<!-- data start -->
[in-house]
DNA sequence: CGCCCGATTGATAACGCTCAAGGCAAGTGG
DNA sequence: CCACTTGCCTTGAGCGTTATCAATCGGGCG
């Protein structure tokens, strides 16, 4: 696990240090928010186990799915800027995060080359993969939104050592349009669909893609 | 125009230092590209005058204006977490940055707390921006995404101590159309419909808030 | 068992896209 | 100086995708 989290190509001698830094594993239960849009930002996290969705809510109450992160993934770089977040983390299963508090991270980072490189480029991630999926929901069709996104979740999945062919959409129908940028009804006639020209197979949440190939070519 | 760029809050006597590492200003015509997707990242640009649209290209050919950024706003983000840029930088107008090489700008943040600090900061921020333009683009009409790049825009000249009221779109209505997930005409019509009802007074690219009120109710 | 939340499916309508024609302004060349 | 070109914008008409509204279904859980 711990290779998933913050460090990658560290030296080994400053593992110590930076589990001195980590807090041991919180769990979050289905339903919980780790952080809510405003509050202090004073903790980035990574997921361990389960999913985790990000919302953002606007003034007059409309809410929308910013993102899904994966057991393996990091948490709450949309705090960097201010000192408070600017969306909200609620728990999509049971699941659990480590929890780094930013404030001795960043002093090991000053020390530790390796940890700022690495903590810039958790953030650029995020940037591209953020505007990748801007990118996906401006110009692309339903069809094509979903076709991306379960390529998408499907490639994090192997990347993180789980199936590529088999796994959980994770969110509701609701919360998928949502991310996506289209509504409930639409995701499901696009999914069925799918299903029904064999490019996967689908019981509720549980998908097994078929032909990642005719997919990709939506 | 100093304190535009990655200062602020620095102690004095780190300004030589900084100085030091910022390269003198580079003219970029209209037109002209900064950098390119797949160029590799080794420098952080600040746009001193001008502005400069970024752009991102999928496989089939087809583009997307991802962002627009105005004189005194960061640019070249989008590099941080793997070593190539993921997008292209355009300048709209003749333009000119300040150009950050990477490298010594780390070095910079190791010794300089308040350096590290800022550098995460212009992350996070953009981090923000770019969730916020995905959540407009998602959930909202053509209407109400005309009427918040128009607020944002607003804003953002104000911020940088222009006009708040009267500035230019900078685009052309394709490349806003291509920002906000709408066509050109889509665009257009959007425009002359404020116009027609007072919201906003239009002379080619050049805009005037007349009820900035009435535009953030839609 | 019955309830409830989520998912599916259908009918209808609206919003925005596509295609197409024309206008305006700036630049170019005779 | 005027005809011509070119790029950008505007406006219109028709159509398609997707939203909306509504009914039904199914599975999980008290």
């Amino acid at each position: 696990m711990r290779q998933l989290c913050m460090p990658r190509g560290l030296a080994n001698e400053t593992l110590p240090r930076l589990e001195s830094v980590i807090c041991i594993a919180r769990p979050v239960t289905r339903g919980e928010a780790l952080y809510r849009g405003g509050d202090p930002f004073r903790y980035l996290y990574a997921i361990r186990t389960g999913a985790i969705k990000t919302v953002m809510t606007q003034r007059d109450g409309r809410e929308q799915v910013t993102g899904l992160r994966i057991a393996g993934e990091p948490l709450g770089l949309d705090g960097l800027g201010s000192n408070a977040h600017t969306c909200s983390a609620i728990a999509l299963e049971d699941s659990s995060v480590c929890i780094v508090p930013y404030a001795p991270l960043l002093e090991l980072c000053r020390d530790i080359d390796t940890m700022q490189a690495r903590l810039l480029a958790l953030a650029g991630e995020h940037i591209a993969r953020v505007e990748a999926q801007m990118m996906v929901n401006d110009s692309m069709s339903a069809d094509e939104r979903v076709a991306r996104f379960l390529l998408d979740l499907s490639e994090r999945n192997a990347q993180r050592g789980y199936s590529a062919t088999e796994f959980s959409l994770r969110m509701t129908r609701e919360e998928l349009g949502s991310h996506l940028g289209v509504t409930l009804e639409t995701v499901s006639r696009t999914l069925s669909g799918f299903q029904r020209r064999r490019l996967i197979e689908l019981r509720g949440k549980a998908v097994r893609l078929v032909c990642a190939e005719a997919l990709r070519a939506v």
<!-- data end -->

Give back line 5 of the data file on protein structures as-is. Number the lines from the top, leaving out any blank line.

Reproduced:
């Amino acid at each position: 696990m711990r290779q998933l989290c913050m460090p990658r190509g560290l030296a080994n001698e400053t593992l110590p240090r930076l589990e001195s830094v980590i807090c041991i594993a919180r769990p979050v239960t289905r339903g919980e928010a780790l952080y809510r849009g405003g509050d202090p930002f004073r903790y980035l996290y990574a997921i361990r186990t389960g999913a985790i969705k990000t919302v953002m809510t606007q003034r007059d109450g409309r809410e929308q799915v910013t993102g899904l992160r994966i057991a393996g993934e990091p948490l709450g770089l949309d705090g960097l800027g201010s000192n408070a977040h600017t969306c909200s983390a609620i728990a999509l299963e049971d699941s659990s995060v480590c929890i780094v508090p930013y404030a001795p991270l960043l002093e090991l980072c000053r020390d530790i080359d390796t940890m700022q490189a690495r903590l810039l480029a958790l953030a650029g991630e995020h940037i591209a993969r953020v505007e990748a999926q801007m990118m996906v929901n401006d110009s692309m069709s339903a069809d094509e939104r979903v076709a991306r996104f379960l390529l998408d979740l499907s490639e994090r999945n192997a990347q993180r050592g789980y199936s590529a062919t088999e796994f959980s959409l994770r969110m509701t129908r609701e919360e998928l349009g949502s991310h996506l940028g289209v509504t409930l009804e639409t995701v499901s006639r696009t999914l069925s669909g799918f299903q029904r020209r064999r490019l996967i197979e689908l019981r509720g949440k549980a998908v097994r893609l078929v032909c990642a190939e005719a997919l990709r070519a939506v």